By Dr Dorothea Mostert, CS Vet
Antibiotic resistance and its link to the levels of antibiotic use in agriculture, especially in pork production, has become a global issue. It is true that worldwide, we are heading into an era where antibiotics will no longer be effective as more and more bacteria can withstand their effects. To what extent intensive protein production is to blame for this almost apocalyptic prospect, is debatable. What is not debatable is our responsibility to do the best we can to slow down the process in every way we can.
As the saying goes, if you can measure it, you can manage it. The same goes for antibiotic use. The most common way of measuring antibiotic use is looking at your medication bill at the end of the month. This is not really a true measure of the amount antibiotics that goes into your production system.
A new system is being advocated in some countries that involve measuring the amount of milligrams of a specific antibiotic used per kilogram meat produced. Measuring antibiotic use in this way enables you to get a true reflection of the amount of antibiotic used in the production process. It is also the most accurate way to calculate use of antibiotics in one batch compared to another and from one farm or unit to another.
To do this, accurate record keeping is essential. Once you have determined these levels, it becomes possible to set a standard for you farm as well as a goal to work towards.
Correct usage of antibiotics
Using the correct dose of antibiotics, for the correct class of animal and adhering to the withdrawal time goes without saying. The duration of treatment should not extend the recommended period. The duration of treatment may differ when dealing with different scenarios, and is sometimes changed at the discretion of the veterinarian, in which case it should be followed.
Good systems should be implemented to ensure that the above points are adhered to, as this is often something that falls by the wayside.
If the decision is to use antibiotics, it should be evidence based. To administer antibiotics just because it might be necessary contributes to the growing resistance.
Not all bacteria were created equal and not all types of antibiotics work in the same way. This is why some antibiotics work moderately well against specific infections, some well and some not at all.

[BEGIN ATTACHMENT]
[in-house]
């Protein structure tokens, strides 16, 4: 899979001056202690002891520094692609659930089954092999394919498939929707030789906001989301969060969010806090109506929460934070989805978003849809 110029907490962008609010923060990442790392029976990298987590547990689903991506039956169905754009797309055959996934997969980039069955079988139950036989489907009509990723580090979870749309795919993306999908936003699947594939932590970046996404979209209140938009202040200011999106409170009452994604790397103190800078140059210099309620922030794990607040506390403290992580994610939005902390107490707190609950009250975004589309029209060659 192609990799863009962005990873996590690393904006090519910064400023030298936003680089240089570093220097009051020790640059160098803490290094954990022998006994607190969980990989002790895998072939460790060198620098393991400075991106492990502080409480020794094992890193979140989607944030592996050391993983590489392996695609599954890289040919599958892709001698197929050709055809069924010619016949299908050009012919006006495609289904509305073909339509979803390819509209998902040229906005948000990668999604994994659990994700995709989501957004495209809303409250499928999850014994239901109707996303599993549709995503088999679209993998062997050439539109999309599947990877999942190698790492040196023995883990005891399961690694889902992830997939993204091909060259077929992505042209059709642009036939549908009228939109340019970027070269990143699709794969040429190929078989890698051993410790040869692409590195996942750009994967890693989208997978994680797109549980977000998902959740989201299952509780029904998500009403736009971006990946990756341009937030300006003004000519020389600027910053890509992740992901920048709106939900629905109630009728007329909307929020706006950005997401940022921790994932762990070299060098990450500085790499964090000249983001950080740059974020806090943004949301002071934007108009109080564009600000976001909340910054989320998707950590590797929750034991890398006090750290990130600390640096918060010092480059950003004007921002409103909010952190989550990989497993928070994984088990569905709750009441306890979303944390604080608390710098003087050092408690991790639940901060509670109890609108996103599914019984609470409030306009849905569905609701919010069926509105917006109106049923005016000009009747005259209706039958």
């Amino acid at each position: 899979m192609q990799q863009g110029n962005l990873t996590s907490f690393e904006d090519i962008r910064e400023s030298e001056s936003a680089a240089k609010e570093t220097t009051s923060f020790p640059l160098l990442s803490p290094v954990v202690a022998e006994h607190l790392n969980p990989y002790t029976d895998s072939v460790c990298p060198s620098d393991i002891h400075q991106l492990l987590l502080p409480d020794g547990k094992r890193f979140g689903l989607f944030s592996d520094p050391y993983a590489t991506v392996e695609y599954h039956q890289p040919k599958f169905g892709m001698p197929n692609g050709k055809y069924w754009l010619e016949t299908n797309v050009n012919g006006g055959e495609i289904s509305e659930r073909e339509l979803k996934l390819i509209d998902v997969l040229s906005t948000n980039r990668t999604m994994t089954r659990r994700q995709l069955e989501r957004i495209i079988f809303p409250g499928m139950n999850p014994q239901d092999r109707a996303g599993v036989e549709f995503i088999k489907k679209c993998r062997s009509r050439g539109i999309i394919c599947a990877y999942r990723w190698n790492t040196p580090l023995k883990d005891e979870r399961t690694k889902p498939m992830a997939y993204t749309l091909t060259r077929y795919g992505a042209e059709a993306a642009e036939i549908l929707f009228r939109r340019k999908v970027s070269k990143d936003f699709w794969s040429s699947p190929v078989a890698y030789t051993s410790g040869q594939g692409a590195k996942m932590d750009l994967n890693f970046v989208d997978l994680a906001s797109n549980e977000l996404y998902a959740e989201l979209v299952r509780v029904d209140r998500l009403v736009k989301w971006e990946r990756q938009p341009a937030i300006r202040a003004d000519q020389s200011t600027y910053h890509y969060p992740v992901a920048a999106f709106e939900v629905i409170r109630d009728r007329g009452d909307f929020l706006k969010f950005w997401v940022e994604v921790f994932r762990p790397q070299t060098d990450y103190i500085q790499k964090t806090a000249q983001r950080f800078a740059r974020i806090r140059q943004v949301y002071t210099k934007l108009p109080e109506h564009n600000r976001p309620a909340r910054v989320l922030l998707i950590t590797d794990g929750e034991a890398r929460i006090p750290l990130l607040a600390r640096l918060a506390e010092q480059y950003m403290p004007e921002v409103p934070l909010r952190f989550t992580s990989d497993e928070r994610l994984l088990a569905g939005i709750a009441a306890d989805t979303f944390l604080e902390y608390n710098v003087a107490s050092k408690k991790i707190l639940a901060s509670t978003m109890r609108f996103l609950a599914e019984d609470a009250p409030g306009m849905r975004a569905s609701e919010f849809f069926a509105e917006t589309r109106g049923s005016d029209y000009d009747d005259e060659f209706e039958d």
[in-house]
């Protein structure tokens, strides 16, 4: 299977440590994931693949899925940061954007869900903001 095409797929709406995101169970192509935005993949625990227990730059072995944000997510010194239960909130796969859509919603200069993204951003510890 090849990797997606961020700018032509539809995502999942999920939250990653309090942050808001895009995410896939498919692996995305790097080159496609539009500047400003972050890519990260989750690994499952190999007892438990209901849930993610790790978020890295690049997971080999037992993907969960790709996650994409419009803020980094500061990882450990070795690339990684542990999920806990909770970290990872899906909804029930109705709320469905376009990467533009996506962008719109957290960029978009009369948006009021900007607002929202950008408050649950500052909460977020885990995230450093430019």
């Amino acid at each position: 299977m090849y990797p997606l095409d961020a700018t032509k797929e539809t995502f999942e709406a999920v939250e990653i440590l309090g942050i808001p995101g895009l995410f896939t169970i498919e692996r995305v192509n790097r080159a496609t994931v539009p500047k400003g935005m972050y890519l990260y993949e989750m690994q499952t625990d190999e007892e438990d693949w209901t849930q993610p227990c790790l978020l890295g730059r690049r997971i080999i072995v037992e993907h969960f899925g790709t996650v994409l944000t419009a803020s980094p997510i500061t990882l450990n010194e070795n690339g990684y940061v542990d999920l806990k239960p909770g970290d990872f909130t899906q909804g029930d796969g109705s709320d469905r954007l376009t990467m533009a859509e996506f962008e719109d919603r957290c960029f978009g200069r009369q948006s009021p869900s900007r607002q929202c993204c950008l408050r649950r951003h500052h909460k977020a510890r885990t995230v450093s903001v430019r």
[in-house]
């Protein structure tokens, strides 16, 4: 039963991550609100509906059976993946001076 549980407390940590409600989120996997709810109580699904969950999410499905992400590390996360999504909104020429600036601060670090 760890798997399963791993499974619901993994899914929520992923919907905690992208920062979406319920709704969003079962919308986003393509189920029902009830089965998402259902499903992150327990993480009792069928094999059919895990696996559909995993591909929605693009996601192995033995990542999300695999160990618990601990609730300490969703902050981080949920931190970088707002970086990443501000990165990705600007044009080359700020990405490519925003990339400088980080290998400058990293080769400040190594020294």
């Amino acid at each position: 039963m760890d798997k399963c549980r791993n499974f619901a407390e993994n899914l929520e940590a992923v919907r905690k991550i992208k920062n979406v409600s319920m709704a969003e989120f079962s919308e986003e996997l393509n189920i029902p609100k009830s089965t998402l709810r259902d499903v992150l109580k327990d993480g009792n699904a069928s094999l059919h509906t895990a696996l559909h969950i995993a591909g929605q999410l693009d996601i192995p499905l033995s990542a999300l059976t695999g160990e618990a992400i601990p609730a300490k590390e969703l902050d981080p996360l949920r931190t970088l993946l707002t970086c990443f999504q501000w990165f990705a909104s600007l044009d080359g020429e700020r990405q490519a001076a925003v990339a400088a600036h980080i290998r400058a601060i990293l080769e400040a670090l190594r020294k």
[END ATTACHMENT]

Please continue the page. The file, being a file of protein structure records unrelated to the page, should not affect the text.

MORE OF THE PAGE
For this reason it is very important to do regular post mortems on mortalities, as well as regular sample taking, to determine exactly what disease you are dealing with and if possible what strain. This information will allow your consulting veterinarian to prescribe the best option for your situation, if antibiotic intervention is needed at all.
Diligently going through the whole herd on a daily basis to observe for any signs of disease is of critical importance. The earlier a situation can be identified, the quicker the response can be and the less medication should be needed to get it under control.
Having an antibiogram, done along with routine sample taking at post mortems, will help with the choice of the correct antibiotic. It is not only a measure reserved for severe outbreaks, but a useful tool in successful day to day production.
When an antibiogram is done, the organism is cultured in a laboratory and exposed to various antibiotics. The ability of the organism to grow (or not grow) in the presence of the specific antibiotics will show whether it is still susceptible to that antibiotic or has become resistant.
When taking samples for microbial culture and antibiogram testing, it preferably has to be from an animal that hasn’t been treated with any antibiotic. The sample has to be taken in a clean manner, because any form of bacterial contamination can give a false set of results. It should be sent immediately, in a sample bottle, as a fresh sample and kept on ice.